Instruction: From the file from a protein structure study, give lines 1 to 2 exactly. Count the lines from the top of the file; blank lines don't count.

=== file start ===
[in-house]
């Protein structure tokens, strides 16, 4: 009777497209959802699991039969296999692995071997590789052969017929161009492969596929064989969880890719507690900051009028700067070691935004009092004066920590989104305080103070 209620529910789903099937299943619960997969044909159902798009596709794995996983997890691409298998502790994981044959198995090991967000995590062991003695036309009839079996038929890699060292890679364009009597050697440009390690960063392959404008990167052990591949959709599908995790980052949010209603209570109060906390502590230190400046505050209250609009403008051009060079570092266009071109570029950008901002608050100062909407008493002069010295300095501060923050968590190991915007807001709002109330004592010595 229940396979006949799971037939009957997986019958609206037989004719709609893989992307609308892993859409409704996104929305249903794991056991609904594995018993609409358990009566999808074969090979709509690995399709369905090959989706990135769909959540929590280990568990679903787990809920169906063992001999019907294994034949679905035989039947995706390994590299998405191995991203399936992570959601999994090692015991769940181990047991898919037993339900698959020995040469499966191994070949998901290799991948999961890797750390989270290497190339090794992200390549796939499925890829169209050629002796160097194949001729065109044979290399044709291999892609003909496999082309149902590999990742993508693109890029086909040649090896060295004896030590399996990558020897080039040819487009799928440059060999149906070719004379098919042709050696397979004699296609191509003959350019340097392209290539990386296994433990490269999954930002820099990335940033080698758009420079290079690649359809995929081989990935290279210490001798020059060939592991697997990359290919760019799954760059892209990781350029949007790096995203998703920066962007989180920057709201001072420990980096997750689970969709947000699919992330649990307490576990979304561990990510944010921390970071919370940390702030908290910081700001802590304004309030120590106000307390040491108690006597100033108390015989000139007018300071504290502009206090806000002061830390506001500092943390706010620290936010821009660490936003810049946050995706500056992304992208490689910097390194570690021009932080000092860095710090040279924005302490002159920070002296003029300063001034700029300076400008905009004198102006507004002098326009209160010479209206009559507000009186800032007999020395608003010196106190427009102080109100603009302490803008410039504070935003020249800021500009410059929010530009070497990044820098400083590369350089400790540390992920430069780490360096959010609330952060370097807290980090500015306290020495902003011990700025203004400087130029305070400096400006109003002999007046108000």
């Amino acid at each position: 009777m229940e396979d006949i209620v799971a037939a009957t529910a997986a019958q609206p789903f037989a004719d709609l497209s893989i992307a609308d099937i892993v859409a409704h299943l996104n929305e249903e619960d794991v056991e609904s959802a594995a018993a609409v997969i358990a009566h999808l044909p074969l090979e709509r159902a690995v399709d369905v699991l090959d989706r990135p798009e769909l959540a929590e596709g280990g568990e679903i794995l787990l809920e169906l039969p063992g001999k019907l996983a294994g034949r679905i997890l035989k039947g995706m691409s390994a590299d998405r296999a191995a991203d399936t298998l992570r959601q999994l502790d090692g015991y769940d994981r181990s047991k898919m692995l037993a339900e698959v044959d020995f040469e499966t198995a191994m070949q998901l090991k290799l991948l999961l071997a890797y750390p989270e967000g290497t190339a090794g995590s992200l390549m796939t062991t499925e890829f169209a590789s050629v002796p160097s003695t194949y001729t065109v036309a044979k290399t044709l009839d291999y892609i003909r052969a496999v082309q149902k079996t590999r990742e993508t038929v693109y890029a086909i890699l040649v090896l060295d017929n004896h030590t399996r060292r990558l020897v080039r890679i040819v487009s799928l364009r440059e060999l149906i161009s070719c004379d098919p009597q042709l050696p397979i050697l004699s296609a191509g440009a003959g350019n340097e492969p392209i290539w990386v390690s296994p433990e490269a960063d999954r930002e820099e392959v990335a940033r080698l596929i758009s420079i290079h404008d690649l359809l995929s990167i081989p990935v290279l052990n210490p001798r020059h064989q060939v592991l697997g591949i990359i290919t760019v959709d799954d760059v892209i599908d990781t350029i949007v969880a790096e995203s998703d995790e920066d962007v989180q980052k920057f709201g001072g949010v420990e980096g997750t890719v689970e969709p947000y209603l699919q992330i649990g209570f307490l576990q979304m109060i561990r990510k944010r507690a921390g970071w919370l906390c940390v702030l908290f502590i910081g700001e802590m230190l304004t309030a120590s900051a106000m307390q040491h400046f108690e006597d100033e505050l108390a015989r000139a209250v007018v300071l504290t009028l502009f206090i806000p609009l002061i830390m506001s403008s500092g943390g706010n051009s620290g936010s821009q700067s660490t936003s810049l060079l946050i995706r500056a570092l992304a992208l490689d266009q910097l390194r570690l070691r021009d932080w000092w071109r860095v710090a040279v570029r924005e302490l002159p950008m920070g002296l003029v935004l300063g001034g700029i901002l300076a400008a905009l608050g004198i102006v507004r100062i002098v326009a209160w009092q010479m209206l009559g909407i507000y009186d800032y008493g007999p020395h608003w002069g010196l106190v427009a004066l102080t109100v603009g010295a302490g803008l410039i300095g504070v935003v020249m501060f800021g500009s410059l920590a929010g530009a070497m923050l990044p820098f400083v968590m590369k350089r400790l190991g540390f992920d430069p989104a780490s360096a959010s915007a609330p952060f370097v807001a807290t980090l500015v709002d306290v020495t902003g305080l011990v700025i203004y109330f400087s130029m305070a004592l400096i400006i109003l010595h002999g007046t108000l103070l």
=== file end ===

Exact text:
[in-house]
């Protein structure tokens, strides 16, 4: 009777497209959802699991039969296999692995071997590789052969017929161009492969596929064989969880890719507690900051009028700067070691935004009092004066920590989104305080103070 209620529910789903099937299943619960997969044909159902798009596709794995996983997890691409298998502790994981044959198995090991967000995590062991003695036309009839079996038929890699060292890679364009009597050697440009390690960063392959404008990167052990591949959709599908995790980052949010209603209570109060906390502590230190400046505050209250609009403008051009060079570092266009071109570029950008901002608050100062909407008493002069010295300095501060923050968590190991915007807001709002109330004592010595 229940396979006949799971037939009957997986019958609206037989004719709609893989992307609308892993859409409704996104929305249903794991056991609904594995018993609409358990009566999808074969090979709509690995399709369905090959989706990135769909959540929590280990568990679903787990809920169906063992001999019907294994034949679905035989039947995706390994590299998405191995991203399936992570959601999994090692015991769940181990047991898919037993339900698959020995040469499966191994070949998901290799991948999961890797750390989270290497190339090794992200390549796939499925890829169209050629002796160097194949001729065109044979290399044709291999892609003909496999082309149902590999990742993508693109890029086909040649090896060295004896030590399996990558020897080039040819487009799928440059060999149906070719004379098919042709050696397979004699296609191509003959350019340097392209290539990386296994433990490269999954930002820099990335940033080698758009420079290079690649359809995929081989990935290279210490001798020059060939592991697997990359290919760019799954760059892209990781350029949007790096995203998703920066962007989180920057709201001072420990980096997750689970969709947000699919992330649990307490576990979304561990990510944010921390970071919370940390702030908290910081700001802590304004309030120590106000307390040491108690006597100033108390015989000139007018300071504290502009206090806000002061830390506001500092943390706010620290936010821009660490936003810049946050995706500056992304992208490689910097390194570690021009932080000092860095710090040279924005302490002159920070002296003029300063001034700029300076400008905009004198102006507004002098326009209160010479209206009559507000009186800032007999020395608003010196106190427009102080109100603009302490803008410039504070935003020249800021500009410059929010530009070497990044820098400083590369350089400790540390992920430069780490360096959010609330952060370097807290980090500015306290020495902003011990700025203004400087130029305070400096400006109003002999007046108000």